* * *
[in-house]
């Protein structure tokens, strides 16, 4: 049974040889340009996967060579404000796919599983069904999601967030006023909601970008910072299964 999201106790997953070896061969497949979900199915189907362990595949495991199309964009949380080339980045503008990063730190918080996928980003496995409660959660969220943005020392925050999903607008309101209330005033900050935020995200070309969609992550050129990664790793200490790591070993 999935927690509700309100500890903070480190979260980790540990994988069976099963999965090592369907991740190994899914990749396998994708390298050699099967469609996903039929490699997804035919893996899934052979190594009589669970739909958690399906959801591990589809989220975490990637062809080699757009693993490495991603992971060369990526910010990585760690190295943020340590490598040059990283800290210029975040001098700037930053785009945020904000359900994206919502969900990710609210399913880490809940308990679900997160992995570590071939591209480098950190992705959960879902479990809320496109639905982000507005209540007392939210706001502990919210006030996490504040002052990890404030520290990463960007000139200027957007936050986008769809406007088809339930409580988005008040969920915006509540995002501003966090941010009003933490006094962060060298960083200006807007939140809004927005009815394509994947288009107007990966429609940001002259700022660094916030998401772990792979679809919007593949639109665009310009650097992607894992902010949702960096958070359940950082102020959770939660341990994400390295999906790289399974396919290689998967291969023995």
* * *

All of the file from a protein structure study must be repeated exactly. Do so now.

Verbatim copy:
[in-house]
């Protein structure tokens, strides 16, 4: 049974040889340009996967060579404000796919599983069904999601967030006023909601970008910072299964 999201106790997953070896061969497949979900199915189907362990595949495991199309964009949380080339980045503008990063730190918080996928980003496995409660959660969220943005020392925050999903607008309101209330005033900050935020995200070309969609992550050129990664790793200490790591070993 999935927690509700309100500890903070480190979260980790540990994988069976099963999965090592369907991740190994899914990749396998994708390298050699099967469609996903039929490699997804035919893996899934052979190594009589669970739909958690399906959801591990589809989220975490990637062809080699757009693993490495991603992971060369990526910010990585760690190295943020340590490598040059990283800290210029975040001098700037930053785009945020904000359900994206919502969900990710609210399913880490809940308990679900997160992995570590071939591209480098950190992705959960879902479990809320496109639905982000507005209540007392939210706001502990919210006030996490504040002052990890404030520290990463960007000139200027957007936050986008769809406007088809339930409580988005008040969920915006509540995002501003966090941010009003933490006094962060060298960083200006807007939140809004927005009815394509994947288009107007990966429609940001002259700022660094916030998401772990792979679809919007593949639109665009310009650097992607894992902010949702960096958070359940950082102020959770939660341990994400390295999906790289399974396919290689998967291969023995």